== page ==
No zebra or African buffalo Syncerus caffer was observed with external signs suggestive of S. equi ruminatorum disease before, during or after the outbreak, even though both species were infected with the bacterium (Höner et al. 2006; Speck et al. 2008). We therefore were not able to assess whether infection in these prey populations occurred before or increased during outbreak years. Mean numbers were similar during outbreak (zebra: 3753 ± 165; buffalo: 2539 ± 250) and other years (zebra: 4124 ± 1123; t =1·09, d.f. = 10, P =0·30; buffalo: 2643 ± 854; t =0·41, d.f. = 10, P =0·69). The number of zebras and buffaloes consumed by hyenas per monitoring day during outbreak years (zebra: mean = 0·026 ± 0·016; buffalo: mean = 0·030 ± 0·0) was similar to that during other study years (zebra: mean = 0·029 ± 0·018; t =0·68, d.f. = 11, P = 0·51; buffalo: mean = 0·044 ± 0·033; t =1·51, d.f. = 11, P =0·16).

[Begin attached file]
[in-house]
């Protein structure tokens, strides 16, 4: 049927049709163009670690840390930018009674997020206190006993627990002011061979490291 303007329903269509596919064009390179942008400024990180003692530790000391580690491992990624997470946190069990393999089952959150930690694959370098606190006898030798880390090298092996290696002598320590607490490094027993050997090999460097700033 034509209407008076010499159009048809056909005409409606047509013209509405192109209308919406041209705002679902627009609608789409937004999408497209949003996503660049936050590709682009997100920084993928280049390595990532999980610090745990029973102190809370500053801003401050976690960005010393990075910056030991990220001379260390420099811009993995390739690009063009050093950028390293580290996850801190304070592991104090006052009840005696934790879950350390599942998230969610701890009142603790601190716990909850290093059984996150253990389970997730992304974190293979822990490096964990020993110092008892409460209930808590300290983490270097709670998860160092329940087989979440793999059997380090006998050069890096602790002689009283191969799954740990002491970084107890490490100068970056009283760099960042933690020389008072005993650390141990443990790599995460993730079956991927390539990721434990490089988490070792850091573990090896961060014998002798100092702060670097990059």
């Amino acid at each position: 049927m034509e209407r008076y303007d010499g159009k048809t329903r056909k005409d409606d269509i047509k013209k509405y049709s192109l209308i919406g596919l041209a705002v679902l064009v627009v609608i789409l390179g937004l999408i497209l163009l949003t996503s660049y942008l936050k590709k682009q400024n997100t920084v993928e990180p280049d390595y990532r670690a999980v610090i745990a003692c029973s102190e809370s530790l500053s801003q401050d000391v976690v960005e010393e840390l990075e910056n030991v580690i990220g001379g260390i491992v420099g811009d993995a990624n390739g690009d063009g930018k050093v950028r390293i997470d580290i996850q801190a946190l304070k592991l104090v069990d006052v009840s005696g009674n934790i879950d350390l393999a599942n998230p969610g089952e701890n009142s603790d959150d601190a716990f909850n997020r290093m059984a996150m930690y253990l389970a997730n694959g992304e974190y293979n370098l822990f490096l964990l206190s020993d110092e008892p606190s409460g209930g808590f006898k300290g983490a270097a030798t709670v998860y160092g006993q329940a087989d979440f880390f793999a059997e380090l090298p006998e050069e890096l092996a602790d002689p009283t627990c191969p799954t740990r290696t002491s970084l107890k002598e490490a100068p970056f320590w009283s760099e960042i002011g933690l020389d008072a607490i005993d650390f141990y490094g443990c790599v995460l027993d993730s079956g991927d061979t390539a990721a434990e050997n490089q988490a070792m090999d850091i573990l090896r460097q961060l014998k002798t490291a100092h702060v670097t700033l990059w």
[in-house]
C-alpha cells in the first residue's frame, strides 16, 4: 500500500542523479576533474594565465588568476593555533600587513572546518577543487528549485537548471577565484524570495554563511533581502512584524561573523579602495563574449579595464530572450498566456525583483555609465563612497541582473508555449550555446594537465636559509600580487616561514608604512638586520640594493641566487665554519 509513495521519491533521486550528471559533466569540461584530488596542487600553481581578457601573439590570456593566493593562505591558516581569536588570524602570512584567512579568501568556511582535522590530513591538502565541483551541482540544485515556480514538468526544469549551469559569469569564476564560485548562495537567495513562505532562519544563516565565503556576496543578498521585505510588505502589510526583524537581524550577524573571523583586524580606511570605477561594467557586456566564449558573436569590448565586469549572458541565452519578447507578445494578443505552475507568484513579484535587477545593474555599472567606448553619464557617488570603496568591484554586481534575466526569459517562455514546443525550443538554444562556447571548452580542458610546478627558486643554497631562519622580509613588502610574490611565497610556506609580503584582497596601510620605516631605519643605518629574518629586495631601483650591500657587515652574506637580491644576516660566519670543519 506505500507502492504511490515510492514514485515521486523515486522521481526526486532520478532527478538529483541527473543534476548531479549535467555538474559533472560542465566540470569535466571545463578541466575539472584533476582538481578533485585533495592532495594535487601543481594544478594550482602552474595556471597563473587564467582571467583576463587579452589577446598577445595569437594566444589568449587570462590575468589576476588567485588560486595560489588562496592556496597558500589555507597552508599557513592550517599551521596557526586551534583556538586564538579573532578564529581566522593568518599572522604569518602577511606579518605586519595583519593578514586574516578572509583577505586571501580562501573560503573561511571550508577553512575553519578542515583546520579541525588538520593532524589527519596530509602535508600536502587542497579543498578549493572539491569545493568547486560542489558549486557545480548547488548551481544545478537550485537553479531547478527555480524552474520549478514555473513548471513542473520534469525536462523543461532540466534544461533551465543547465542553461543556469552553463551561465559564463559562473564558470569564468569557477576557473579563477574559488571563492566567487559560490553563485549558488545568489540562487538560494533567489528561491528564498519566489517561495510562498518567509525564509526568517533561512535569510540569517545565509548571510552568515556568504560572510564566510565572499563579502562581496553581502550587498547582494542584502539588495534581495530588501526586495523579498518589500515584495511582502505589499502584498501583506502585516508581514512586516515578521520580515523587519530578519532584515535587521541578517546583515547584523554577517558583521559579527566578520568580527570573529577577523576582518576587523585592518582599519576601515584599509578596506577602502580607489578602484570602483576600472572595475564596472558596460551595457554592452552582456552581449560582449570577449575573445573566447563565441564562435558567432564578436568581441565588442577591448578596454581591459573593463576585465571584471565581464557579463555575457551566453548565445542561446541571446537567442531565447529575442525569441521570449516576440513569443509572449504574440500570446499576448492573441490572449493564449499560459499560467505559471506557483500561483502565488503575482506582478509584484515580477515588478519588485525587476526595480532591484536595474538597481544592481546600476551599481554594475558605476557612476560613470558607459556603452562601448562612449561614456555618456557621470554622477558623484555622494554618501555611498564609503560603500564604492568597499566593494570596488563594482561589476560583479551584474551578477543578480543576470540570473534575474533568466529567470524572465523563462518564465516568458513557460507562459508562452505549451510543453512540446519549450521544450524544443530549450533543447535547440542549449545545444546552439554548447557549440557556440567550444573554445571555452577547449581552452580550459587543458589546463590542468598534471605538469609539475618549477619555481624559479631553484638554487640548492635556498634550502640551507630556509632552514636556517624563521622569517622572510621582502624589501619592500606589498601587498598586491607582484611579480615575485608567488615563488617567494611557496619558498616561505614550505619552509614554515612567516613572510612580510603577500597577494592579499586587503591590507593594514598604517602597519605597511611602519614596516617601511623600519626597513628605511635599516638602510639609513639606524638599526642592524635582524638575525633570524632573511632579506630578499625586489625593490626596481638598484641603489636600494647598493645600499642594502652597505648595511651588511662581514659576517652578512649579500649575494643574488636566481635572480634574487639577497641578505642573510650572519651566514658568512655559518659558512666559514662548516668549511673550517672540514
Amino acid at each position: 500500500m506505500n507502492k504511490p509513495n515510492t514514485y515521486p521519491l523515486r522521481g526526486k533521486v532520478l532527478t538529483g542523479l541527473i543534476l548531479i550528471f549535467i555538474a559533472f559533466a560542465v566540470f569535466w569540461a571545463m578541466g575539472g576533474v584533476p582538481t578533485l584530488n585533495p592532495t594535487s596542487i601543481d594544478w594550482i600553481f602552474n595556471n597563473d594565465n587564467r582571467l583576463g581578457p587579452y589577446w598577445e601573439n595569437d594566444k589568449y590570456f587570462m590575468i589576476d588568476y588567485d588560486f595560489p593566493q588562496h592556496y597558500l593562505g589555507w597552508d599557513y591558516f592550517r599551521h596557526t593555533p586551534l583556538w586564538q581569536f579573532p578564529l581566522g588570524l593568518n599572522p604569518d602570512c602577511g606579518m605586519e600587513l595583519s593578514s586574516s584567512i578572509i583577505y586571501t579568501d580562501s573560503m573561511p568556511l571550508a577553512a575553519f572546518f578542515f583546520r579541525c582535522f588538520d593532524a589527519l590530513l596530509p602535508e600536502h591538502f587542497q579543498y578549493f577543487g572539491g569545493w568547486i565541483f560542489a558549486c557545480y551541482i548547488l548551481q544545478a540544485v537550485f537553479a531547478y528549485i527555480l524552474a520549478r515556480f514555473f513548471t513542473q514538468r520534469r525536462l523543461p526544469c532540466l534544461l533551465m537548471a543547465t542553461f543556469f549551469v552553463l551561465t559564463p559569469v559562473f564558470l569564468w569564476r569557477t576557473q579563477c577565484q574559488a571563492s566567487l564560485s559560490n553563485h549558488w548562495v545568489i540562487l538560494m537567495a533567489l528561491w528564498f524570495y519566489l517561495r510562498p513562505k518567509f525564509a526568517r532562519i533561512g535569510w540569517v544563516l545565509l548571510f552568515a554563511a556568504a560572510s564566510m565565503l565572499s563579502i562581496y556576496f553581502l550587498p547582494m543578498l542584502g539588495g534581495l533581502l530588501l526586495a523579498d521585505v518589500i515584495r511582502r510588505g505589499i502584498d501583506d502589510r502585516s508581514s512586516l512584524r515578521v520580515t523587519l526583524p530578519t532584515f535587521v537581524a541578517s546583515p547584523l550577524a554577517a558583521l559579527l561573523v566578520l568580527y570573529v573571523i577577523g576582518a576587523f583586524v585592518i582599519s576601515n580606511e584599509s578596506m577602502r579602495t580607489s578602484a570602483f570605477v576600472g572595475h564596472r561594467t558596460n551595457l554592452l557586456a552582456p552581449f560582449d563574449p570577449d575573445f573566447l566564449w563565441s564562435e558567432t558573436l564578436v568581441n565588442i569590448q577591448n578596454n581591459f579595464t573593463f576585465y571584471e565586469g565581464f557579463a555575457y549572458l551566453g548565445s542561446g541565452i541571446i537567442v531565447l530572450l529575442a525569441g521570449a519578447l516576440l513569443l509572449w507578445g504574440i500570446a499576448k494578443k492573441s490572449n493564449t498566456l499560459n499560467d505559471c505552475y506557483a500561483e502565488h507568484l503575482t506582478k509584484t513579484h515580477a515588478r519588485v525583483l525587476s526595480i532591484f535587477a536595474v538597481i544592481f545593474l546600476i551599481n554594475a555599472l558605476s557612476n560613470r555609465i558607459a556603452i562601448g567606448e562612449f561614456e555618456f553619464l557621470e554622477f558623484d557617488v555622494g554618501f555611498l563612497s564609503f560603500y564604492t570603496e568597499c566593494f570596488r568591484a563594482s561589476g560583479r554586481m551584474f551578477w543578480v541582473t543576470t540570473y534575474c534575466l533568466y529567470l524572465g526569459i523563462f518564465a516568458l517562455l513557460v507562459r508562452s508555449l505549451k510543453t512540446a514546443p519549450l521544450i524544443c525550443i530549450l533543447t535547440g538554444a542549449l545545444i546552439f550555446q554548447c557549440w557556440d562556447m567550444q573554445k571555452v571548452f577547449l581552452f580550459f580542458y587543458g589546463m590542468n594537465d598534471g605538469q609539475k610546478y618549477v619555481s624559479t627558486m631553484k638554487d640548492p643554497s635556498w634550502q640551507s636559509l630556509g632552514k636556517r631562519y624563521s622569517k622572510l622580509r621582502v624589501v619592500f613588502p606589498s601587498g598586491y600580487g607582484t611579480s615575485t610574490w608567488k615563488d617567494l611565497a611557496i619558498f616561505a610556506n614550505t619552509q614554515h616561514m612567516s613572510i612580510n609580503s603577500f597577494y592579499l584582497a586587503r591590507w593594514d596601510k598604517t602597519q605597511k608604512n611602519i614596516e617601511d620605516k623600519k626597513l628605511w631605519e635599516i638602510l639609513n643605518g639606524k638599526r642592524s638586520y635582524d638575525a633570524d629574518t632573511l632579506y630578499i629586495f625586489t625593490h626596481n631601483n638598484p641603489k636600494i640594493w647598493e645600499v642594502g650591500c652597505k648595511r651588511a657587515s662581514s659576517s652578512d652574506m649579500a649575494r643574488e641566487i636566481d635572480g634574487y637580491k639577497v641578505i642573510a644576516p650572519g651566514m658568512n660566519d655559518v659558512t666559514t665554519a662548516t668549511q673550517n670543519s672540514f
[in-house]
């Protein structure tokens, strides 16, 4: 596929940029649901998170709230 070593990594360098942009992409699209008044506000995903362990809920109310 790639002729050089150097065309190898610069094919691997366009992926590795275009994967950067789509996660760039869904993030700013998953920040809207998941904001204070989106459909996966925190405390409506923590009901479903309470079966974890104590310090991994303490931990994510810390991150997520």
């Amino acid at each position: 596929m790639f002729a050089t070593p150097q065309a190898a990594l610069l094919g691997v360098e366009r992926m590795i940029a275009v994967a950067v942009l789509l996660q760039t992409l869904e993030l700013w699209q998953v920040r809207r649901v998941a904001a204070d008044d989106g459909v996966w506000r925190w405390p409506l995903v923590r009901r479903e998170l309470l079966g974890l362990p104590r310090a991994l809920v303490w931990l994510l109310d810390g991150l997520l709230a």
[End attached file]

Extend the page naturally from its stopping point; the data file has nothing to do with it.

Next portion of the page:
All samples from hyenas on the Crater floor and Crater rim tested negative for CDV. Of 1354 Crater floor hyenas monitored between 1996 and 2010, none expressed external signs typical of active CDV infection in hyenas (neurological disorders, ataxia and ocular and nasal discharge; Haas et al. 1996). If CDV occurred, it did not decrease hyena population growth in 1997 or 2001. Population size increased during 1997 at 6·9% and during 2001 at 15·2% (Fig. 2). All brain and saliva samples from Crater floor hyenas tested negative for rabies, and none of the 1354 monitored Crater floor hyenas expressed external signs of either dumb or furious rabies. Brain samples from two hyenas on the Crater rim in 2004 tested positive for rabies. There was also no evidence of external signs of infection with other pathogens. None of the faecal samples tested contained coronavirus RNA, whereas 19 of 86 samples (22·1%) from 18 individuals (22·0%) contained calicivirus RNA. The mean annual proportion of calicivirus-positive samples was 0·23 ± 0·15 and varied between 0·0 in 1998 and 0·5 in 1997. The proportion of calicivirus-positive samples during outbreak years (0·20 ± 0·08) was similar to that during other years (0·24 ± 0·17; U =7, exact P =1·0).